It's easy to get lost in the flurry of headlines over Italy's referendum.
Thankfully, we've answered some key questions which will keep you up to speed with what's actually going on.
Here's everything you need to know.
Why has Italy's prime minister resigned?
Matteo Renzi called a referendum on reforms to Italy's constitution, to strengthen the government and reduce the power of the upper house of parliament.
Ironically, the changes were designed to increase stability and end the political merry-go-round which has seen more than 60 governments hold office in the past 70 years.
Fatally for him, Renzi said he would resign if the Si camp lost, turning the vote into a verdict on his leadership.
Why did voters want to get rid of Renzi?
The centre-left Democrats leader was pretty popular when he came to power as Italy's youngest prime minister aged just 39 in 2014.
But his labour reforms sparked massive protests, while economic growth remained sluggish, unemployment high, and illegal immigration impossible to control.
Crucially, the vote was not only anger against Renzi but also at the "establishment", the EU and the Euro.
Who led the No camp?
While Si was backed by traditional mainstream parties, No attracted an array of insurgent groups from all parts of the political spectrum.
The anti-establishment Five Star Movement of comedian Beppe Grillo was joined by the far-right Northern League, the socialist Italian Left and the nationalist Brothers of Italy.
Media tycoon and former PM Silvio Berlusconi threw his Forza Italia party into the battle for a No vote.
So what happens next?
Renzi remains in office until a successor is appointed and opposition groups, including the Five Star Movement, are pushing for an early election.
It's likely that a senior Democrat will lead a caretaker administration until scheduled polls in spring 2018 with finance minister Pier Carlo Padoan favourite to take over.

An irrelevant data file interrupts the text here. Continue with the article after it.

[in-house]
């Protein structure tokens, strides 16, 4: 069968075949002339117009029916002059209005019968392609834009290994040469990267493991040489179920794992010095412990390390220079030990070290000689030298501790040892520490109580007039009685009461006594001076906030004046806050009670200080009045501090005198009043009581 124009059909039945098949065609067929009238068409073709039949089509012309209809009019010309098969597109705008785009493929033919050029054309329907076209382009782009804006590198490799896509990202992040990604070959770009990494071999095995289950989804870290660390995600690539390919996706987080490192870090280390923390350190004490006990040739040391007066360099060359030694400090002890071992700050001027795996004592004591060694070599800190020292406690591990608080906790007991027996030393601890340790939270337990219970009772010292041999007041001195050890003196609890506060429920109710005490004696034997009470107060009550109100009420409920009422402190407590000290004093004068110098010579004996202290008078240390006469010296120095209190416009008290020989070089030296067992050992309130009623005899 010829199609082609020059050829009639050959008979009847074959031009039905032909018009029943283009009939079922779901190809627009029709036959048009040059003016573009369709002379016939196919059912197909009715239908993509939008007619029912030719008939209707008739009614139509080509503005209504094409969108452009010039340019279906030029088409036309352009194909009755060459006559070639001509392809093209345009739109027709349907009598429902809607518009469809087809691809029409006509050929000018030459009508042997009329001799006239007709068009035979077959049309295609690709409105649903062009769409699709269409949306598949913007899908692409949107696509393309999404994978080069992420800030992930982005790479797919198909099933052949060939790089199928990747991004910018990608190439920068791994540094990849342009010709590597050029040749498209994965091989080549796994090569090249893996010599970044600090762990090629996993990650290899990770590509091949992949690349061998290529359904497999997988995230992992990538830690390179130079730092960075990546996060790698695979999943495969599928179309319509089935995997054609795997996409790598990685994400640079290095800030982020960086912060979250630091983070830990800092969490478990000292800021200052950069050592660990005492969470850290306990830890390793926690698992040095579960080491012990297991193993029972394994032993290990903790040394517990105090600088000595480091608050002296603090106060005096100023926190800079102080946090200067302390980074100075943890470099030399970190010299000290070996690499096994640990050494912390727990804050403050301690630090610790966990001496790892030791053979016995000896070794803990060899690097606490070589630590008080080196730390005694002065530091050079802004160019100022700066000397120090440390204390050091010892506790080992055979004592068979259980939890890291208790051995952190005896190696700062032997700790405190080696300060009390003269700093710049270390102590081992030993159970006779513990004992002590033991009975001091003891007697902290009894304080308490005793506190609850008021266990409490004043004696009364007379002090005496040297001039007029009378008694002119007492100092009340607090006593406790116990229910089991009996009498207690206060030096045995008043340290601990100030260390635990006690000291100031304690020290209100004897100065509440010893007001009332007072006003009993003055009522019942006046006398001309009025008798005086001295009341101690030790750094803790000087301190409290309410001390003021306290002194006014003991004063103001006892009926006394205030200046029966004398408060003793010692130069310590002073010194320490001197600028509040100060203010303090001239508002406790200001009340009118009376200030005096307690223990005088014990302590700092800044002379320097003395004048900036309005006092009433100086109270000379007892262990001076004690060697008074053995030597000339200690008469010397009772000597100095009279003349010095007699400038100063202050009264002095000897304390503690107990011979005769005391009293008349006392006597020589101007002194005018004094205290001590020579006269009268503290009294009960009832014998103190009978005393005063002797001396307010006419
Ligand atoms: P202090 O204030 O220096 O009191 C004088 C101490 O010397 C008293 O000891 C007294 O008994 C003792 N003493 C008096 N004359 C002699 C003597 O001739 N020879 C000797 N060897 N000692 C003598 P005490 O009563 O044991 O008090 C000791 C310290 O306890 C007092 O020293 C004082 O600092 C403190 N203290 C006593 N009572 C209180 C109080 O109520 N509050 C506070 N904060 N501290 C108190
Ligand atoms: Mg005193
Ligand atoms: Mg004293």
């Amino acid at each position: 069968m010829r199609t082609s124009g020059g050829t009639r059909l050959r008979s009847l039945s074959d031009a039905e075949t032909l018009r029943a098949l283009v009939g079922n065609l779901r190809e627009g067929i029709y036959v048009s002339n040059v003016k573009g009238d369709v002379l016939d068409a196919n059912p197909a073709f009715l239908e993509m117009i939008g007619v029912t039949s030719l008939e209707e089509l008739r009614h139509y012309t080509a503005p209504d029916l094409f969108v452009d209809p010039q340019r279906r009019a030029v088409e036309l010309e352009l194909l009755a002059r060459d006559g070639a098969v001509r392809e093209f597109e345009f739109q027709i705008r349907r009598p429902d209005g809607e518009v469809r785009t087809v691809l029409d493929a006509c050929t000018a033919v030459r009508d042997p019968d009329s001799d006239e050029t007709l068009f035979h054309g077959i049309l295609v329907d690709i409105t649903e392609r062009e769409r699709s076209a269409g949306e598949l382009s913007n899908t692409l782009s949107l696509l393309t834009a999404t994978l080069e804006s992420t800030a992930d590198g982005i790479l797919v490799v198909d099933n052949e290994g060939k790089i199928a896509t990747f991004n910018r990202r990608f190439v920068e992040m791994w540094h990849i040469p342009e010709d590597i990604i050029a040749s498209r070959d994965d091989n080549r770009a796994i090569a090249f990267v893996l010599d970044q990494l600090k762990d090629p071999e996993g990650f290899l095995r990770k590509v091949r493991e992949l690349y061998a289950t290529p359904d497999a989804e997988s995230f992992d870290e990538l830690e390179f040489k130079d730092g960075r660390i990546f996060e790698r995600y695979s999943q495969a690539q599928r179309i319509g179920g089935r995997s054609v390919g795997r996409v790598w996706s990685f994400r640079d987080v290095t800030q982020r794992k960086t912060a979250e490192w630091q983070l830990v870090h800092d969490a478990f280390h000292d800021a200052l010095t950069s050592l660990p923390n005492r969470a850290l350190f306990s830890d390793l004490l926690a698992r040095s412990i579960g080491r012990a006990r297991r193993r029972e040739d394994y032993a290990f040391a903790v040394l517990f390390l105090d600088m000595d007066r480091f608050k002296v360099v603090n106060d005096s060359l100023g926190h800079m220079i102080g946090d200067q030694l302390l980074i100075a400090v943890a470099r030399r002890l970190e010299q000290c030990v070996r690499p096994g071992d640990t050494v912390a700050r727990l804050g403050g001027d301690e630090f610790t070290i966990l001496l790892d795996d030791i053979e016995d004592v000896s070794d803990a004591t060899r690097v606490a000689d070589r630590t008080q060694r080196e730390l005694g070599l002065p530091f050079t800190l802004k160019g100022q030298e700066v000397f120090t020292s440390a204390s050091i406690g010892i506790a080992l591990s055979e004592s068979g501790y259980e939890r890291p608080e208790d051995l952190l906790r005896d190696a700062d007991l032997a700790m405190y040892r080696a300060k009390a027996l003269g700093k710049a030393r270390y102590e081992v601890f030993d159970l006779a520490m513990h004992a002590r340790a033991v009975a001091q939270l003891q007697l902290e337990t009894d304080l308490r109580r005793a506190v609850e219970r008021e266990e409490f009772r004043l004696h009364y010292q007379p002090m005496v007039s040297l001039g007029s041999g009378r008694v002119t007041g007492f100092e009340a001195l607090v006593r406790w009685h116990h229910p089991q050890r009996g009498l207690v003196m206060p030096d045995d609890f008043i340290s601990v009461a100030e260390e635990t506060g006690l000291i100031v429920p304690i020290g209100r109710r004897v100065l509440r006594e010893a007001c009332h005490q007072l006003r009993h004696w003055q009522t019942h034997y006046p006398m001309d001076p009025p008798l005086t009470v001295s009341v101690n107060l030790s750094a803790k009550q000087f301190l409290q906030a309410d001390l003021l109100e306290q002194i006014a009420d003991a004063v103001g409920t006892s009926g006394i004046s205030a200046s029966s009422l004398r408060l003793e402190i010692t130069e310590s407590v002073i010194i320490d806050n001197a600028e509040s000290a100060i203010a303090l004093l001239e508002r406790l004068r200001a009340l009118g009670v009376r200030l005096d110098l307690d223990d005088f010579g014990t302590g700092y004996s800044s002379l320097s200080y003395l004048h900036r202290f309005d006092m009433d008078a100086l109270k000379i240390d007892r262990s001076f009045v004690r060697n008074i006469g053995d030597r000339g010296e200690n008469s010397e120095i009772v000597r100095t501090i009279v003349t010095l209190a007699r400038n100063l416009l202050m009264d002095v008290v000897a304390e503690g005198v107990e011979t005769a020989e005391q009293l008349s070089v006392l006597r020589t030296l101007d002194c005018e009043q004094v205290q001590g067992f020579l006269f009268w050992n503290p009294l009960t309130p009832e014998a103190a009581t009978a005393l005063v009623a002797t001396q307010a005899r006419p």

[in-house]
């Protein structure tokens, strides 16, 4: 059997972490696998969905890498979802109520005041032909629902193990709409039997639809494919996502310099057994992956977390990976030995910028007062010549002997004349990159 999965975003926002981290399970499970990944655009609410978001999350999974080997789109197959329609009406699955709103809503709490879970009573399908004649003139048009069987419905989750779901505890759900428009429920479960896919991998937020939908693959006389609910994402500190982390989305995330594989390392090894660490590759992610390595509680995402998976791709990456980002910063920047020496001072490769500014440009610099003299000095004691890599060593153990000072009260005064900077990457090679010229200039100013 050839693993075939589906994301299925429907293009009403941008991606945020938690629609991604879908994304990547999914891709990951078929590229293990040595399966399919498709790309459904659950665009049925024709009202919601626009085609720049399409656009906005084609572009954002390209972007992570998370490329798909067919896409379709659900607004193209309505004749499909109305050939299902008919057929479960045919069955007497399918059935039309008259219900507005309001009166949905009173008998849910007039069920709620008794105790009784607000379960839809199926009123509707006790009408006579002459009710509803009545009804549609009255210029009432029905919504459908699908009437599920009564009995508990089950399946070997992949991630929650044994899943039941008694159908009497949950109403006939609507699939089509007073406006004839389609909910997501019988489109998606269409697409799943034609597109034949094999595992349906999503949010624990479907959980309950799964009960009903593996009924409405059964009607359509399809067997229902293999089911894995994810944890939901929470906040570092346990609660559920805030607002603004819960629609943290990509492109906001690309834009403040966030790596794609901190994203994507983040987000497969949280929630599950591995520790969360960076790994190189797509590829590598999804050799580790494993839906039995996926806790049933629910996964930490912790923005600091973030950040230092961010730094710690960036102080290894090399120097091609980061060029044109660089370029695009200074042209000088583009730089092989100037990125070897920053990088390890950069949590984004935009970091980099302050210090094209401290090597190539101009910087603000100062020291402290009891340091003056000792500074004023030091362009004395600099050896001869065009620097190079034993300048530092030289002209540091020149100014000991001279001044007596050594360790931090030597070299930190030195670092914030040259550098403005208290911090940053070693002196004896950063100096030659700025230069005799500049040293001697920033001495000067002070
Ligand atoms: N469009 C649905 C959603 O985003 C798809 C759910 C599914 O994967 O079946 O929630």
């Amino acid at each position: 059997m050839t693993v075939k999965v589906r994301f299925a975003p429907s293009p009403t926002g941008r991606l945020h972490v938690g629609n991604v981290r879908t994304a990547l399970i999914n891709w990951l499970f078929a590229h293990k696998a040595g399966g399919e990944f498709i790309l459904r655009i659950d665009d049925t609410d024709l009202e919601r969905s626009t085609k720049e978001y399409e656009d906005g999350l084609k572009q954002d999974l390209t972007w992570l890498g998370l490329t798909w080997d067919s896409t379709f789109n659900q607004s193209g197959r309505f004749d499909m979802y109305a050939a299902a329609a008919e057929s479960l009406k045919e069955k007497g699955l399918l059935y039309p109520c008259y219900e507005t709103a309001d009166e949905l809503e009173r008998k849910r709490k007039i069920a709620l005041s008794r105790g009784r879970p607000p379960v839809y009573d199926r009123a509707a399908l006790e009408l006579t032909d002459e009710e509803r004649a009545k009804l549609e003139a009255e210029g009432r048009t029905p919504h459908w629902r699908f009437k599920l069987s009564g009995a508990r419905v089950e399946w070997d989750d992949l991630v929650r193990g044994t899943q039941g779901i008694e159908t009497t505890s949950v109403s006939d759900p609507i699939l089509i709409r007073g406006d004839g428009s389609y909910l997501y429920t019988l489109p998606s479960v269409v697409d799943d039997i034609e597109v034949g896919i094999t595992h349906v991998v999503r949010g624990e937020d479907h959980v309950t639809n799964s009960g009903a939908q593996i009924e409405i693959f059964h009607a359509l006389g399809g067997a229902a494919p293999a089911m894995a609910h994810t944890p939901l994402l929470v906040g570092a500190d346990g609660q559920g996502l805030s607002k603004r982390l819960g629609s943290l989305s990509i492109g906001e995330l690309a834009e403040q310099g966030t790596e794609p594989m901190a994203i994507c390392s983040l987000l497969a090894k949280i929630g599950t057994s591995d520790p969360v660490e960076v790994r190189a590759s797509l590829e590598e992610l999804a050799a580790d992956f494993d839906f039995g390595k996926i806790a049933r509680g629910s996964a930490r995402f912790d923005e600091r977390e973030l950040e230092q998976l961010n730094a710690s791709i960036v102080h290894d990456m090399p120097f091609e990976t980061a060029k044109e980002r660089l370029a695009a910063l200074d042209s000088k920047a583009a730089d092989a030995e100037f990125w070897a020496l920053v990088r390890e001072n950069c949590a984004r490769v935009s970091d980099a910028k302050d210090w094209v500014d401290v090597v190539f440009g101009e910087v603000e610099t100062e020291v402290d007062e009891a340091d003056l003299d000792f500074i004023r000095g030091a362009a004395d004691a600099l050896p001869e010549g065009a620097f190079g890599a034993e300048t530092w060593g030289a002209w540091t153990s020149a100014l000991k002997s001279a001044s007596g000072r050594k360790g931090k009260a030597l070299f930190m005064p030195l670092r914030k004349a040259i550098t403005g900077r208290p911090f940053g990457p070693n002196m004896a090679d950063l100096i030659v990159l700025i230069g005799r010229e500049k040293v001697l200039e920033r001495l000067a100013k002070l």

What does this mean for the EU?
Renzi's fall comes at a moment of massive instability for the continent, which was already reeling from long-running crises over migration and the euro when it was delivered a body-blow by Brexit.
Anti-EU campaigners are agitating for Italexit - or Quitaly - but so far neither the Eurosceptic Five Star nor the Northern League have called for it.
So - in the short-term at least - it looks unlikely.
What about the euro?
The euro tumbled to the equivalent of $1.05 in the wake of Renzi's resignation.
Many Italians blame their slow emergence from the 2008 economic crisis on the single currency and Five Star has been calling for a referendum on a return to the lira.
Many of Italy's banks are burdened by bad debt and could struggle a lot in this period of uncertainty.
Is it just Italy?
No - 2017 will see a string of elections across the EU in which populist movements are hoping to shake the established parties.
The far-right Marine le Pen will face off against the Thatcherite Francois Fillon in France.
The right-wing populist Freedom Party of Geert Wilders is leading polls ahead of the Dutch parliamentary elections in March, and even Germany's Angela Merkel is facing an upsurge in support for the anti-immigration Alternative for Germany as she seeks re-election in the autumn.
And, with Donald Trump in the White House, the West will have undergone a virtually unprecedented shake-up in its highest political ranks.
Are there any exceptions from the tide of populism?
As Italy was voting No, neighbouring Austria rejected the right-wing Freedom Party candidate Norbert Hofer, in re-run presidential elections.
But the EU-backing new president Alexander Van der Bellen is hardly any more of an "establishment" figure, as Europe's first nationally-elected head of state from a Green Party.